Jedd Fisch (born May 5, 1976) is an American football coach who is the quarterbacks coach for the New England Patriots. He formerly was a senior offensive assistant for the Los Angeles Rams of the National Football League. In addition Fisch served as the interim head football coach at the University of California, Los Angeles (UCLA) for the final two games of the 2017 season. He was the quarterbacks coach, wide receivers coach, and passing game coordinator under Coach Jim Harbaugh at the University of Michigan from 2015 to 2016. Fisch has served several stints as an assistant coach in both the professional and college ranks.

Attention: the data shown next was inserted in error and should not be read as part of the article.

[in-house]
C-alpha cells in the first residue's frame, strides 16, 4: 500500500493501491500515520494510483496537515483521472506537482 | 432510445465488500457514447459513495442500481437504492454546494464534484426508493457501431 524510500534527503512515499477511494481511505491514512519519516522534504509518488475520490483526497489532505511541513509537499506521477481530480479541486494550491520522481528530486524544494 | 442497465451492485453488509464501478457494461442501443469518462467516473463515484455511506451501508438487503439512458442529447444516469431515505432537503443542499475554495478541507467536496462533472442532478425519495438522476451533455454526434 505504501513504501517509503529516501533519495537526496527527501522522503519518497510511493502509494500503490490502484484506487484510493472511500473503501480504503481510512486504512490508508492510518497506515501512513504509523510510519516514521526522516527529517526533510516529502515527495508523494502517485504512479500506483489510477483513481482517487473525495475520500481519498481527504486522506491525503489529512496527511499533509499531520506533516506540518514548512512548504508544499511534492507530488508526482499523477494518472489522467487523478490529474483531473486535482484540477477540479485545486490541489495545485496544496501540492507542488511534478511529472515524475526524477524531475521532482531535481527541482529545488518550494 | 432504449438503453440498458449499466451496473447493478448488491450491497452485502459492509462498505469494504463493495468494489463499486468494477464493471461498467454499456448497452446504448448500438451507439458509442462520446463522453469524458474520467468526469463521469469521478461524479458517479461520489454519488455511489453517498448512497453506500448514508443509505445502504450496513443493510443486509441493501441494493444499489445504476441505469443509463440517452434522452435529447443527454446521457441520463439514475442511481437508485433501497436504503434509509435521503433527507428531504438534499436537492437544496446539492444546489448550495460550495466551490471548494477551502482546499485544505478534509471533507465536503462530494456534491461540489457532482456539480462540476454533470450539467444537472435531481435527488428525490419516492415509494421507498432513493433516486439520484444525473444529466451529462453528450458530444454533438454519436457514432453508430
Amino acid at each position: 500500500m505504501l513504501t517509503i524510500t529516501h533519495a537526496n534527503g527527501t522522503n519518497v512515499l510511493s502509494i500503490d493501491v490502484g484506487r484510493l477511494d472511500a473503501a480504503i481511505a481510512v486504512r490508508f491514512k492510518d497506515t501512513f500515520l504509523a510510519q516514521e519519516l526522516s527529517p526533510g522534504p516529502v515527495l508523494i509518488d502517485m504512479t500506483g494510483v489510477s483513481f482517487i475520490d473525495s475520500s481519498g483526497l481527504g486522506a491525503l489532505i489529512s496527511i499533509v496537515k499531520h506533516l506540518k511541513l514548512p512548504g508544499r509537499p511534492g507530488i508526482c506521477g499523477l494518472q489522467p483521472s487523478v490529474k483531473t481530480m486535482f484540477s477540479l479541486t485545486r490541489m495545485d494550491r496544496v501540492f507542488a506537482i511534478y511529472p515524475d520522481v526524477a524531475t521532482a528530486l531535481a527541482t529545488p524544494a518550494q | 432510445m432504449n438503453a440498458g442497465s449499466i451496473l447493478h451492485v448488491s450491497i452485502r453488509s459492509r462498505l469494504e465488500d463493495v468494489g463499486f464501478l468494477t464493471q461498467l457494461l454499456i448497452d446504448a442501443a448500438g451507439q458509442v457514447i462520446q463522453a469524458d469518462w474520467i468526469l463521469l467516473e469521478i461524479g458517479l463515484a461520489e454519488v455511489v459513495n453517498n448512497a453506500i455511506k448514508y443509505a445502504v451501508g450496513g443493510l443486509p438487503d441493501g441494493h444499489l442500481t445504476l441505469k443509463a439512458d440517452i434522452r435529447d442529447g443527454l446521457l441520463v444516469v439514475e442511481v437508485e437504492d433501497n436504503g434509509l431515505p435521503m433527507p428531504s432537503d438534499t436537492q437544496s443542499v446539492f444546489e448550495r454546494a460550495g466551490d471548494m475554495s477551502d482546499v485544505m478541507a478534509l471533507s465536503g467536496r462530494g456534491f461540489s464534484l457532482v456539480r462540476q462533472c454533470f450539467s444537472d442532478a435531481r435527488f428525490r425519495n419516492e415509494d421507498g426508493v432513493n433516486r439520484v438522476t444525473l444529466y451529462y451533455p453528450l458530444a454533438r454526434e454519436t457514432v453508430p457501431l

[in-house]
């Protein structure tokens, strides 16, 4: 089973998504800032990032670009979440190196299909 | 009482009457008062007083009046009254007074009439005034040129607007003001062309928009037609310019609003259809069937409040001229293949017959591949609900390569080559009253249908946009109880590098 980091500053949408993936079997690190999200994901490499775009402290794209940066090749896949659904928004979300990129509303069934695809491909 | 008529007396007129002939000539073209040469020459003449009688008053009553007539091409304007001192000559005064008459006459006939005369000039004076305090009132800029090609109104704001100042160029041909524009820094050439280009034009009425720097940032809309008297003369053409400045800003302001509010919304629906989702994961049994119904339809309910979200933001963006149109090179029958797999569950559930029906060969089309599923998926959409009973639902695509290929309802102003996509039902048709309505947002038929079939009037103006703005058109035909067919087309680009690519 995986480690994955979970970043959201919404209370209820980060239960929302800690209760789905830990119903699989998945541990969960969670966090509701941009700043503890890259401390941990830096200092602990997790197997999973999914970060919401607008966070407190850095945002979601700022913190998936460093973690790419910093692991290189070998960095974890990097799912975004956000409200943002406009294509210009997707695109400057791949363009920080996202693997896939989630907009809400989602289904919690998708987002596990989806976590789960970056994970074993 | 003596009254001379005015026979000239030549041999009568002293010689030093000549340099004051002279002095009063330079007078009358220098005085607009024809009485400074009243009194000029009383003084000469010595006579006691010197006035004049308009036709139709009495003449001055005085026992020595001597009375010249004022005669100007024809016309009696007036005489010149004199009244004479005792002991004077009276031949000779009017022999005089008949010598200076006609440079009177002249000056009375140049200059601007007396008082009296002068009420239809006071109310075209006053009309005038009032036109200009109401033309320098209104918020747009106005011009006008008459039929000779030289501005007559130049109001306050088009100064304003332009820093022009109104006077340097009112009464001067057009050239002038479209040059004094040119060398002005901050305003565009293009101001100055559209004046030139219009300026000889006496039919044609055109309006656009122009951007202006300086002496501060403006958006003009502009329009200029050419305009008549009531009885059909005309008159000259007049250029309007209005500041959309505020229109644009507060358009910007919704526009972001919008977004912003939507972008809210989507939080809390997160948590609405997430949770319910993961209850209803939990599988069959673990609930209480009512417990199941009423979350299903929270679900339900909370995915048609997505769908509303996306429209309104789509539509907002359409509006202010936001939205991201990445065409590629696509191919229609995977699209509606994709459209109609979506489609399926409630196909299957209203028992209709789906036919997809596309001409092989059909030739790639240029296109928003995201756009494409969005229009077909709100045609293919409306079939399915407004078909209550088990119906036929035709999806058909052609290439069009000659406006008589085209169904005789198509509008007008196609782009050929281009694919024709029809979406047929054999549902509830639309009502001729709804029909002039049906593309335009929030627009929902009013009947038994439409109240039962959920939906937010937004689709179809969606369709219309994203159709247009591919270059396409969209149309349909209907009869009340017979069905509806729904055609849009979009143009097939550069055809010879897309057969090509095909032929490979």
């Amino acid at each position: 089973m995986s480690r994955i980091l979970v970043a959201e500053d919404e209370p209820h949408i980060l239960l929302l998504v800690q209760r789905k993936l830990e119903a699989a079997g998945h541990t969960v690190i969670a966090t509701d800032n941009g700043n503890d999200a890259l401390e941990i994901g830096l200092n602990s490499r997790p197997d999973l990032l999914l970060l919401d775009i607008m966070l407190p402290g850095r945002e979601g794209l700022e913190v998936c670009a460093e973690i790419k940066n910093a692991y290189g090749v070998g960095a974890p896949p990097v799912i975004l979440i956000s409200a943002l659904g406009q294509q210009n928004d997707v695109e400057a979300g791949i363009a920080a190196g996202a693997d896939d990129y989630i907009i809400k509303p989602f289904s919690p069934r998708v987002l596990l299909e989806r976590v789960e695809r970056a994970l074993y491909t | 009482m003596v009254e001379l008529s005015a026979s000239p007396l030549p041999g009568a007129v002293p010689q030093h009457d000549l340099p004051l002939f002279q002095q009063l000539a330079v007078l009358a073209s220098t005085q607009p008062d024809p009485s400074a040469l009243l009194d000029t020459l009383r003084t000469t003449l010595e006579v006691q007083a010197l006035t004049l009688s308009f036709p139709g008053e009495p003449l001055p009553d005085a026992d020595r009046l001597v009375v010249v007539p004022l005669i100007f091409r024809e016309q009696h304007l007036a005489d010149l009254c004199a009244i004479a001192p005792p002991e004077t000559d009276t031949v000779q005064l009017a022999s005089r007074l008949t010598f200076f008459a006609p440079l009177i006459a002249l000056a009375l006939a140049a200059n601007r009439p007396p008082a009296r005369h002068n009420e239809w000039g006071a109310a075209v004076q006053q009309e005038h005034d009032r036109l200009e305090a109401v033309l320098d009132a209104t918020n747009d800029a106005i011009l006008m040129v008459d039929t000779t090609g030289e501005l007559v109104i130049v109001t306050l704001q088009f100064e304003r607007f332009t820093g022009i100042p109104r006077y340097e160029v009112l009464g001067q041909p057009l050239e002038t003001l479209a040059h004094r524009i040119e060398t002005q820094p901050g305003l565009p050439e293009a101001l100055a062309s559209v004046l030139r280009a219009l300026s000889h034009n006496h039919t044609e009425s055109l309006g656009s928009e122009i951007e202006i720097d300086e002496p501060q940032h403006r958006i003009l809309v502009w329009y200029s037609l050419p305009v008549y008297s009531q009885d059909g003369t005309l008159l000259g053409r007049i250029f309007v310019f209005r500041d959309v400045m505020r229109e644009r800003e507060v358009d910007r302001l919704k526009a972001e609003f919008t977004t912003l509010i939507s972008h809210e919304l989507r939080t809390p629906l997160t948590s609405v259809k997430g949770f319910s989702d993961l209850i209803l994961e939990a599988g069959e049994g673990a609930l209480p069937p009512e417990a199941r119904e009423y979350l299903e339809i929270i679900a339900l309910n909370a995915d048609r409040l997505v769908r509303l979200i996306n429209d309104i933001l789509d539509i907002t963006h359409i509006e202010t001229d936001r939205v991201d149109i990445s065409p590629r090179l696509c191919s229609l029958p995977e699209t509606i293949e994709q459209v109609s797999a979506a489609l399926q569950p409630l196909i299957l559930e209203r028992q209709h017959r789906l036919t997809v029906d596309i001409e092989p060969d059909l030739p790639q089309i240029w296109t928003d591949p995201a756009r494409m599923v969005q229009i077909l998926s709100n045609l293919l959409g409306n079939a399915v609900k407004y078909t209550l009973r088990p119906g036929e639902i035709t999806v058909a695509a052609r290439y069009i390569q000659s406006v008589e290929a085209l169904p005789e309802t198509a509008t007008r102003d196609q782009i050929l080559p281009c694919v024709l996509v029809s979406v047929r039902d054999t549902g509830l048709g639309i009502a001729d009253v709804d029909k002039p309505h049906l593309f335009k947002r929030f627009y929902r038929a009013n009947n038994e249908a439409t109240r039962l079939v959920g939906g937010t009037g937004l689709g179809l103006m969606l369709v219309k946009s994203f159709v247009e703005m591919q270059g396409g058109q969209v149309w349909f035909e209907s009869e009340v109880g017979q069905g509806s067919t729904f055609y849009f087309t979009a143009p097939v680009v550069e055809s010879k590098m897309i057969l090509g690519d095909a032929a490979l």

Fisch with Miami in 2012
|New England Patriots|
|Born:||May 5, 1976|
Livingston, New Jersey
|High school:||East Hanover (NJ) Hanover Park|
|Head coaching record|
Fisch grew up in East Hanover Township, New Jersey and attended Hanover Park High School. Notably, Fisch did not play football at the high school or college level, but instead was an all-state tennis player during his prep career.
Early coaching careerEdit
Fisch embarked on a career in coaching while still in college as an undergraduate student. From 1997-98, Fisch was the defensive coordinator for P. K. Yonge Developmental Research School in Gainesville, and he then spent one year (1998) with the New Jersey Red Dogs of the Arena Football League as a wide receivers/quality control coach.
Fisch got his break in coaching when he was named a graduate assistant coach for the Florida Gators football team under Spurrier from 1999-2000. During this time, he earned his master's degree in sports management.